The Leaven of Tzara’at

Parashat Metzorah (Leviticus 14:1-15:33)

The first full chapter in Parashat Metzora is a continuation of the instructions regarding the metzora (the person who has tzara’at—biblical leprosy) from our previous portion, Parashat Tazria. In both of these readings our modern senses are immediately assaulted. Why do we read chapter after chapter of gross, or even embarrassing, details of skin diseases and bodily functions? After all, we live in a modern world where all of those type of things are handled privately and confidentially with one’s medical practitioner. Why are these detailed and meticulous laws concerning tzara’at important? They are actually a reminder of God’s great compassion. How so? 

The tzara’at itself does not render the person tamei (ritually unclean). One could go a lifetime displaying the symptoms of tzara’at without ever being considered a metzora. It is the only the ruling of the kohen that can render the person tamei and a metzora. The goal of this pronouncement was not destroy the person, but to protect the community and restore the person. It was a condemnation of the flesh, rather than the person himself.

Both the potential metzora and the kohen had to go to great lengths to diagnose the malady which resulted in an official declaration by the kohen. It wasn’t a quick and simple procedure. It could go on for weeks, giving the kohen an opportunity to counsel the “patient” and steer him from his faulty path—as a reminder, tzara’at is believed to be associated with lashon hara (evil speech). The kohen did whatever he could to try and keep from declaring the person to be a metzora. But once a person is a metzora everyone around him is affected. The pronouncement of the kohen would effectively ostracize this person from the community, including his own family. Rabbi Menachachem Mendel Schneerson, of blessed memory, rightly observed that the pronouncement of the kohen had far greater consequences than the affliction itself.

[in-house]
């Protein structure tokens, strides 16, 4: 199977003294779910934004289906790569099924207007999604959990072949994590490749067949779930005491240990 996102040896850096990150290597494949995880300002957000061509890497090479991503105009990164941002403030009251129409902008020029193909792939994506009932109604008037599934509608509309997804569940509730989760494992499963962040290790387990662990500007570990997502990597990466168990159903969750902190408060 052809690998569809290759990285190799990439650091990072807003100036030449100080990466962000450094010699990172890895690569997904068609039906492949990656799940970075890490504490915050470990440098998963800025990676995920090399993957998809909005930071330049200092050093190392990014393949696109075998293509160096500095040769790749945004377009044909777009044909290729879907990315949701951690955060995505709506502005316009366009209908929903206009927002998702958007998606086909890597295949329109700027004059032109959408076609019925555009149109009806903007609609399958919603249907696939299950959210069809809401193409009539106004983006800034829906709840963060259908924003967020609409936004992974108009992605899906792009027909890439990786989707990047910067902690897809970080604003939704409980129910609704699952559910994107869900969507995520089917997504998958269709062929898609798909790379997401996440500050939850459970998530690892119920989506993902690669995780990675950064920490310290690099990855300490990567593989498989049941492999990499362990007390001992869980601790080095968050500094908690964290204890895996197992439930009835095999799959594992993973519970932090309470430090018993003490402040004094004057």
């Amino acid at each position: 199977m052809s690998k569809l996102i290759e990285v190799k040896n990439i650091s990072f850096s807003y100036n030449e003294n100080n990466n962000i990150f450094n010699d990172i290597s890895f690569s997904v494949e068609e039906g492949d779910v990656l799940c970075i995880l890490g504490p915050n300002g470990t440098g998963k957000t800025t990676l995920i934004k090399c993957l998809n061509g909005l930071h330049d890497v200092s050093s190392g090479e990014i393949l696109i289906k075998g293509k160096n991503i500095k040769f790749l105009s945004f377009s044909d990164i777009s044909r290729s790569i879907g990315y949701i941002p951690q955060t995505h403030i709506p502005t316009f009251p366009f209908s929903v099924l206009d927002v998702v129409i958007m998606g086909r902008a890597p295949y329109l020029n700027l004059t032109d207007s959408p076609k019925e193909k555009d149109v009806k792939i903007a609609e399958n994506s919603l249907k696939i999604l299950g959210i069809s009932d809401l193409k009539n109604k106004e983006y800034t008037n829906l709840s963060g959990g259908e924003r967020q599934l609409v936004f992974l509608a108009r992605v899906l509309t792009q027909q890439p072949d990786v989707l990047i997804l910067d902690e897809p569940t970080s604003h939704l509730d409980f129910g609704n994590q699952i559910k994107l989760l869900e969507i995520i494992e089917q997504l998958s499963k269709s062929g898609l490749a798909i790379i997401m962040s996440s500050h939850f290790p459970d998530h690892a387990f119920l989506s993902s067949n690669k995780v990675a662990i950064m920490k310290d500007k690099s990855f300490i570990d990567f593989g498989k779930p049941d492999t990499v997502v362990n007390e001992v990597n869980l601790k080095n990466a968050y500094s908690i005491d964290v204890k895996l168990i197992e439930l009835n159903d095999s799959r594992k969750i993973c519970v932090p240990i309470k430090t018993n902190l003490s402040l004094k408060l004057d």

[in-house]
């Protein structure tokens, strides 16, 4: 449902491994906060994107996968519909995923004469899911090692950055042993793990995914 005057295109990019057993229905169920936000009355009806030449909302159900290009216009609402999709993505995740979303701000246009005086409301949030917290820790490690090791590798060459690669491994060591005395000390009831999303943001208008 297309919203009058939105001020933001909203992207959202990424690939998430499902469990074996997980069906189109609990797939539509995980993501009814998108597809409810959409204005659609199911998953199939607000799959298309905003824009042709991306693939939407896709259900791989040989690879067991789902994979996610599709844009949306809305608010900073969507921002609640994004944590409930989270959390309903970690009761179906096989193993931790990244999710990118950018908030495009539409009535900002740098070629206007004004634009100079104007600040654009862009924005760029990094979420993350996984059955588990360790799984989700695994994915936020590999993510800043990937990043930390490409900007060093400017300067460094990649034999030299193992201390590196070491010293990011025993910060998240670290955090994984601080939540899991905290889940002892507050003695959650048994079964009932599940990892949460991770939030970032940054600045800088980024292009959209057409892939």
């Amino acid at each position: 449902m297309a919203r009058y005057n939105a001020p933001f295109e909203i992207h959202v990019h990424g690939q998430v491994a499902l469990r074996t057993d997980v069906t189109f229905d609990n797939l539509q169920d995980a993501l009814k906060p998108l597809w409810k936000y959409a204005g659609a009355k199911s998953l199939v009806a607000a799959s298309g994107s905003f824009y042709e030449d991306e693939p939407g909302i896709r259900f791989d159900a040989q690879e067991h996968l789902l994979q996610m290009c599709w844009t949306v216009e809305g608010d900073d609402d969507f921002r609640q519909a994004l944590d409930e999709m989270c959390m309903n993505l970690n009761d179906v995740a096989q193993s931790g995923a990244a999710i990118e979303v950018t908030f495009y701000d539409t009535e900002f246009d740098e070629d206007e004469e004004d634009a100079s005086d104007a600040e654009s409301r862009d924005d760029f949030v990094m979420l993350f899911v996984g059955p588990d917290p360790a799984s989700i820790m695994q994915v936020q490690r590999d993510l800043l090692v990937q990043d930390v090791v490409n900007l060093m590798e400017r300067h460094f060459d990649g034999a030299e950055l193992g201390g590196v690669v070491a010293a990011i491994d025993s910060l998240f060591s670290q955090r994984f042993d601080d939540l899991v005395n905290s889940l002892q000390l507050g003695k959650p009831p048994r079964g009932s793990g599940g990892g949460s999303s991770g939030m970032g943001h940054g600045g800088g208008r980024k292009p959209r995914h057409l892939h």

It was the kohen’s job to imitate Aaron, the brother of Moses. What was this supposed to look like? The great sage Hillel described this when he taught, “Become a disciple of Aaron—a lover of peace, a pursuer of peace, one who loves the creatures and draws them close to Torah” (Avot 1:12). The goal of the kohen was imitate the character of Aaron and draw them near to God’s instructions through his love for them. The kohen had to put himself in their shoes and be empathetic towards them when diagnosing this infirmity. The author of Hebrews speaks of Yeshua in these terms, saying, “For we do not have a high priest who is unable to empathize with our weaknesses” (Hebrews 4:15).

The Apostle Paul had to deal with a situation of sexual immorality within the congregation at Corinth. When addressing the Corinthians he spoke in language that hints back to the declaration of a metzora. He told them, “Hand this man over to Satan for the destruction of the flesh, so that his spirit may be saved on the day of the Lord” (1 Corinthians 5:5). Although the words of Paul in this passage does not seem very compassionate, he emphasizes that his desire is for the destruction of the flesh and the restoration of the individual, not his complete and utter demise. This was the same concern of the kohen with the metzora.

It is in this context that Paul reminds his readers of how the sins of one person have the ability to affect (and infect) an entire community. It is worth noting that he also connects it to the observance of Passover:

Do you not know that a little leaven leavens the whole lump? Cleanse out the old leaven that you may be a new lump, as you really are unleavened. For Christ, our Passover lamb, has been sacrificed. Let us therefore celebrate the festival, not with the old leaven, the leaven of malice and evil, but with the unleavened bread of sincerity and truth. (1 Corinthians 5:6–8)

The metzora is a person who, after great lengths of attempted rehabilitation, has refused help and chosen to use his tongue for evil rather than for good. He is designated as a metzora to protect those around him and condemn his fleshly acts. Both evil speech and bad behavior have the ability to act like leaven in a batch of dough and spread throughout a community. The Apostle Paul was bold enough to declare a separation from this leaven in the community at Corinth. In the days of the Holy Temple, the leaven of tzara’at was checked through the declaration of the kohen. Do we have any protection against these spiritual infections today? 

The psalmist cautioned, “Keep your tongue from evil and your lips from speaking deceit. Turn away from evil and do good; seek peace and pursue it” (Psalm 34:13–14). May we heed his advice and protect our communities, our families, and even our own selves from the destruction of evil speech and deeds so that our Master may find us “holy and without blemish” (Ephesians 5:27) on the day of his appearing.

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